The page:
- A History of Private Life, Volume III (Magill Book Reviews)
- A History of Private Life, Volume V (Magill Book Reviews)
- A History of Private Life, Volume V (Magill's Literary Annual 1991-2005)
- A History of Private Life, Volume III (Magill's Literary Annual 1990)
- A History of Private Life, Volume II (Magill's Literary Annual 1989)
At a glance:
- Author: Michelle Perrot
- First Published: 1987
- Type of Work: History
- Genres: Nonfiction, Essays, History
- Subjects: Culture, Sex or sexuality, Suicide, Gender roles, Nineteenth century, Dreams, Alcoholism or alcoholics, Substance abuse, England or English people, Photography or photographers, Pianos or pianists, French Revolution, Collecting or collectors, Geography, Portraits
- Locales: France, England
For lovers of history, the appearance of a new volume in A HISTORY OF PRIVATE LIFE has become an annual event. First published in France between 1985 and 1987, the series has been published in the United States by Harvard University Press in the excellent translation of Arthur Goldhammer. Each volume presents a loosely unified set of essays by several contributors. Like its predecessors, this penultimate volume is beautifully produced, with a large central section of color plates and black-and-white illustrations scattered throughout the text; the illustrations alone are worth the price of the book.
Like its predecessors, too, but even more so, volume 4 reveals a marked ideological bias: What has been an irritant in earlier volumes has evolved into a major problem. Perhaps that is to be expected in a survey that centers on the nineteenth century and the bourgeois interior. Several of the contributors barely attempt to suppress their contempt for “middle-class” values and above all for the family, which is personified and demonized her rather in the manner of Marxist sloganeering. Indeed, there is a good deal of crude personification in these pages, exemplified by these lines from editor Michelle Perrot’s conclusion: “The nineteenth century made a desperate effort to stabilize the boundary between public and private by mooring it to the family, with the father as sovereign.” In some ways the new history turns out to be the old history (or one discredited version of it), disguised.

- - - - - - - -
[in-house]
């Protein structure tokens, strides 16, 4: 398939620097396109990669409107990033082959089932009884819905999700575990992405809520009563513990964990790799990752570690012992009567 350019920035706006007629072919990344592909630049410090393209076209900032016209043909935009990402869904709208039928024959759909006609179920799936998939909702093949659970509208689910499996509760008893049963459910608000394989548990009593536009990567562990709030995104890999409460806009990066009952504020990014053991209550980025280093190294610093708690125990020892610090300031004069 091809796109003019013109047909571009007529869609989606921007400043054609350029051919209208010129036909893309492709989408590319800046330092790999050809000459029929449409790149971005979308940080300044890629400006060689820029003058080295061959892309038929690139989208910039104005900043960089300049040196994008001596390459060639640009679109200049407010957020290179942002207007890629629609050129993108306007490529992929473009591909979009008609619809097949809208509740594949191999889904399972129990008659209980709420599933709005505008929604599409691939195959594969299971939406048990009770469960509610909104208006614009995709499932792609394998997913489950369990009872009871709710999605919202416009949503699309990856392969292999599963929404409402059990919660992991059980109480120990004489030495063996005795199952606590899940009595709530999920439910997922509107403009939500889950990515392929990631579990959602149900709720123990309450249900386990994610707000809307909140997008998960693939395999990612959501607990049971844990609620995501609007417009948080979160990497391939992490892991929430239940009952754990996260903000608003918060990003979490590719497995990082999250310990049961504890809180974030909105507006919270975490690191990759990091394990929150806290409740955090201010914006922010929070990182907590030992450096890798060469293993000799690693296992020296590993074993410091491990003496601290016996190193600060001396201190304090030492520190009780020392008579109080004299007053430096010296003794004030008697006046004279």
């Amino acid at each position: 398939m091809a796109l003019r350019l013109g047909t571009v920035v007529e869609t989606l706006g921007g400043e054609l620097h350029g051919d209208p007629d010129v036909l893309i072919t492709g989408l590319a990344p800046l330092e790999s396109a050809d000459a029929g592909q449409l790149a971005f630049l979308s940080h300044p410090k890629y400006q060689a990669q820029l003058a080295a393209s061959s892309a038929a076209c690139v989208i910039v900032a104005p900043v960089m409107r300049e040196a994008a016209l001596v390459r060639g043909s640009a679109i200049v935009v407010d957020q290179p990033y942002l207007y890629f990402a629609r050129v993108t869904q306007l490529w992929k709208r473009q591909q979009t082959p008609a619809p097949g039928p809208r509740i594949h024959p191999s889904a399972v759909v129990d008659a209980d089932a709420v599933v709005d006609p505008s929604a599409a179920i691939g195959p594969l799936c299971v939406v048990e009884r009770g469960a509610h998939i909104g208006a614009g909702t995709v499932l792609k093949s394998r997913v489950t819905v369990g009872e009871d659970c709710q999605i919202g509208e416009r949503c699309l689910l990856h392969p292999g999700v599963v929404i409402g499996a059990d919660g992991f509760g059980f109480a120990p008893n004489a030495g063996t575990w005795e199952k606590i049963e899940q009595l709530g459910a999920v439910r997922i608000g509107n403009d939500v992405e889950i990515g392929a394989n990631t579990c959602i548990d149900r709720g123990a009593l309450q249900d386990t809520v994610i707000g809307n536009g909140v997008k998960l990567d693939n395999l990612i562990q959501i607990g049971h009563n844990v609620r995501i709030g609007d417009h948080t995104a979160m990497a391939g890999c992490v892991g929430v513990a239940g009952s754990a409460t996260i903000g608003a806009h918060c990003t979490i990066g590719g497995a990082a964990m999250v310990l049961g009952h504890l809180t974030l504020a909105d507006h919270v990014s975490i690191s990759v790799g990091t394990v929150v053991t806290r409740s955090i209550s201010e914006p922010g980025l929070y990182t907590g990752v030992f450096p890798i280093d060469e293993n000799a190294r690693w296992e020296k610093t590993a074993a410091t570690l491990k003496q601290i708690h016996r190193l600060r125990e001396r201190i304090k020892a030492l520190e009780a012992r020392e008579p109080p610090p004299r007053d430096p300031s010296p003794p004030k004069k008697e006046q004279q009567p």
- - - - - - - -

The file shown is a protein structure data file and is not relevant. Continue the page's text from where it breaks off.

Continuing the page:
Yet at the same time, there is a wealth of information and provocative reflection in this volume. A chapter on “The Secret of the Individual” considers such diverse topics as the democratization of the portrait (via the photograph) and the enormous vogue for the piano, dubbed “the lady’s hashish” by Edmond de Goncourt. Another absorbing chapter, “Cries and Whispers,” explores the dark side of private life in modern, industrialized societies; among the topics considered here are the growing fascination with “moral monstrosity"--particularly with violent crime.
Yet, with all its flaws, this installment leaves the reader impatient to plunge into the final volume.
Sources for Further Study
Chicago Tribune. March 18, 1990, XIV, p. 7.
The Christian Science Monitor. May 9, 1990, p.12.
Comparative Literature. XLII, Spring, 1990, p.192.
Library Journal. CXV, February 1, 1990, p. 94.
London Review of Books. XII, August 16, 1990, p.11.
Los Angeles Times. April 11, 1990, p. E7.
The New York Review of Books. XXXVI, November 9, 1989, p.15.
The New York Times Book Review. XCV, April 1, 1990, p.24.
The Observer. July 1, 1990, p.57.
The Virginia Quarterly Review. LXVI, Summer, 1990, p.81.
Did this raise a question for you?